Have you ever thought that most of the light that you see is a projected light?
Projected light requires a source from which it is projected. For example Sun, or any light bulb would produce some light. The rest of the light is being reflected by different surfaces.
In my work at the Art Symposium in Slovakia (July 2014) I was studying just that.
On my two canvases I had a personal task to represent the reflected and projected light. I chose a quite graphical solution, using just 3 colors: black, to represent the darkness, white – light and ultramarine – for more visual accent, as well as to represent an extension of invisible ultraviolet light (as a part of the any light dispersion).
A simple well know rule of the light behavior, the angle of projection is equal to the angle of reflection, was a key point of the work. Each light line was to be bouncing from the surface at the same angle. I made this work 3D, by adding foil objects to represent a perfect condition for the reflection. Those surfaces were tilted at different angles to the canvas. My viewer could see the reflection of the light line and follow it’s reflection, it would even give an allusion of transparency of the metallic foil. Look at the sketch bellow:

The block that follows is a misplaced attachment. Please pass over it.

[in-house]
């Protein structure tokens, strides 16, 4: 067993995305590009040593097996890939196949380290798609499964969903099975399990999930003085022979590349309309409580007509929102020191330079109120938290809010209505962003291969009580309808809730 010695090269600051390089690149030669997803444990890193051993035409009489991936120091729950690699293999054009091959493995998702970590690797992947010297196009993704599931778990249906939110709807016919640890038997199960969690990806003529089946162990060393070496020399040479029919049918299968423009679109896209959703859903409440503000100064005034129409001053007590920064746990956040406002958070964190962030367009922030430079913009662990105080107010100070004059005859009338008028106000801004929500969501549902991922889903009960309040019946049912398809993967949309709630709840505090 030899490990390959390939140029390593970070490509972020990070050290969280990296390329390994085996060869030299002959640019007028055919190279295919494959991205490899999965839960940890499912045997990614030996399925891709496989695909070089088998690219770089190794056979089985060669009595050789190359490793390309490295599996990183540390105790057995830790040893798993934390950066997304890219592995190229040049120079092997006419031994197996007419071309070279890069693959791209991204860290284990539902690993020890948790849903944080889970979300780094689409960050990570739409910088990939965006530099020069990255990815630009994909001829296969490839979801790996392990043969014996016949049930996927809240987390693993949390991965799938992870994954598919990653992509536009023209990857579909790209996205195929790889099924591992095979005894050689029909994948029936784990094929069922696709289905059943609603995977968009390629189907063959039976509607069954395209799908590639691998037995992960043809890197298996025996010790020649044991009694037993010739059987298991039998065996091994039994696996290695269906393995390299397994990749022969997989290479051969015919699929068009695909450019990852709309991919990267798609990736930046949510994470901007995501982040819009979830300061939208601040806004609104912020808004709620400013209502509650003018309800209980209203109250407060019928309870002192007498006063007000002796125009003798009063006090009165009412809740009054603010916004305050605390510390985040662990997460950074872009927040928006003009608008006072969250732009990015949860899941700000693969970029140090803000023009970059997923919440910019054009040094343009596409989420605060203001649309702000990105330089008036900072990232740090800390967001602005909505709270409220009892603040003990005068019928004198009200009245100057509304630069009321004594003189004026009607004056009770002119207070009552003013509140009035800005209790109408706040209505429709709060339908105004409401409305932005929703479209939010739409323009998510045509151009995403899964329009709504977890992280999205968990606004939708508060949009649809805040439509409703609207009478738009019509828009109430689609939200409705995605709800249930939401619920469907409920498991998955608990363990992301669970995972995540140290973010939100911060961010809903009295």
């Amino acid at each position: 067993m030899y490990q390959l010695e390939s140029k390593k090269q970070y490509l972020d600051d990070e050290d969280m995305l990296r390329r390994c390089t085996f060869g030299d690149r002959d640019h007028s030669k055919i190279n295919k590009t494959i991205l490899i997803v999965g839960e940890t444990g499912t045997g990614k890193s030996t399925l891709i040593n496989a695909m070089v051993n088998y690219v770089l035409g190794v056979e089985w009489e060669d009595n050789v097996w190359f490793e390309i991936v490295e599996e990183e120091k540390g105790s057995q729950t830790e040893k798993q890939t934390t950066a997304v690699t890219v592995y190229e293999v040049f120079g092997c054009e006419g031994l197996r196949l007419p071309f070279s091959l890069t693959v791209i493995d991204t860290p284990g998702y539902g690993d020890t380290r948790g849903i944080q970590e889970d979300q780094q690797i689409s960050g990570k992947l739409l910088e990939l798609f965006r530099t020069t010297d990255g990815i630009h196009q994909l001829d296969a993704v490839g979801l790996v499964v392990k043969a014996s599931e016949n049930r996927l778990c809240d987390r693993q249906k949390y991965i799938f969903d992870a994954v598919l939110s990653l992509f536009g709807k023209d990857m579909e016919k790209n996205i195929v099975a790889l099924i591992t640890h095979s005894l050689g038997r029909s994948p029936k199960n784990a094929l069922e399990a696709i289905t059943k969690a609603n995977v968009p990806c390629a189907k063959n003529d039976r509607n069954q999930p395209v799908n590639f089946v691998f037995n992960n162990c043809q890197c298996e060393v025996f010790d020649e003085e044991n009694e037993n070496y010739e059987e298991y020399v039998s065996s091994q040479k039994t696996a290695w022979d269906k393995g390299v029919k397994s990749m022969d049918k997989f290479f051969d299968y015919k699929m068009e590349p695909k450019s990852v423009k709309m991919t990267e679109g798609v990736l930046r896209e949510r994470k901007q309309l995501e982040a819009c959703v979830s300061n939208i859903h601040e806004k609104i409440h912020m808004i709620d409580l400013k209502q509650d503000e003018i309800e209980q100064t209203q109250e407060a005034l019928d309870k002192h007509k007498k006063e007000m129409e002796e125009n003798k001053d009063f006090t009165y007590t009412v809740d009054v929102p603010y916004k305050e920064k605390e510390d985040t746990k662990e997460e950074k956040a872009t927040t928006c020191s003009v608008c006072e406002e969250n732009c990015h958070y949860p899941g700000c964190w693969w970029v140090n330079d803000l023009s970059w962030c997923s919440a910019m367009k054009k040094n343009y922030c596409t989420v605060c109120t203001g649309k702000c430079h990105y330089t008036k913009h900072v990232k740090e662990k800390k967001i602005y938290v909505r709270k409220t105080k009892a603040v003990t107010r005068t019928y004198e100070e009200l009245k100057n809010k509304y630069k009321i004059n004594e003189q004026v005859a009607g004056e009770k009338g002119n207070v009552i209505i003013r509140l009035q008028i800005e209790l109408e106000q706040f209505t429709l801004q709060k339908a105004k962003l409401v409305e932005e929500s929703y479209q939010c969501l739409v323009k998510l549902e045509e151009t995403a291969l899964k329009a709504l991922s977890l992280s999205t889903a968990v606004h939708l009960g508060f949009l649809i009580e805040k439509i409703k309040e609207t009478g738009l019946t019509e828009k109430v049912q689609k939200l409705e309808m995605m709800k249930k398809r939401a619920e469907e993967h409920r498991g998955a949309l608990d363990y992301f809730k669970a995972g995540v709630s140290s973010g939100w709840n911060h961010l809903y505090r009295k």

Any painting is a reflected light though. To introduce the projected light I decided to make my work interactive: I found a flashlight with a laser which I would invite my viewers to point on the artwork. This addition made the work more exciting, not you could see the light behavior in action. Foil worked as a perfect reflector and would transfer the light to the canvas or the wall, depending on the tilt of the foil. You could even trap the light in the triangles of facing each other foil surfaces.
Both of the works will remain in Slovakia, will be exhibited for one month after the art symposium and the funds from the artwork’s sale will go for supporting the future Multipoint Art Symposiums.
The progress of the work is shown bellow.
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Please comment to this post if you have similar ideas or questions.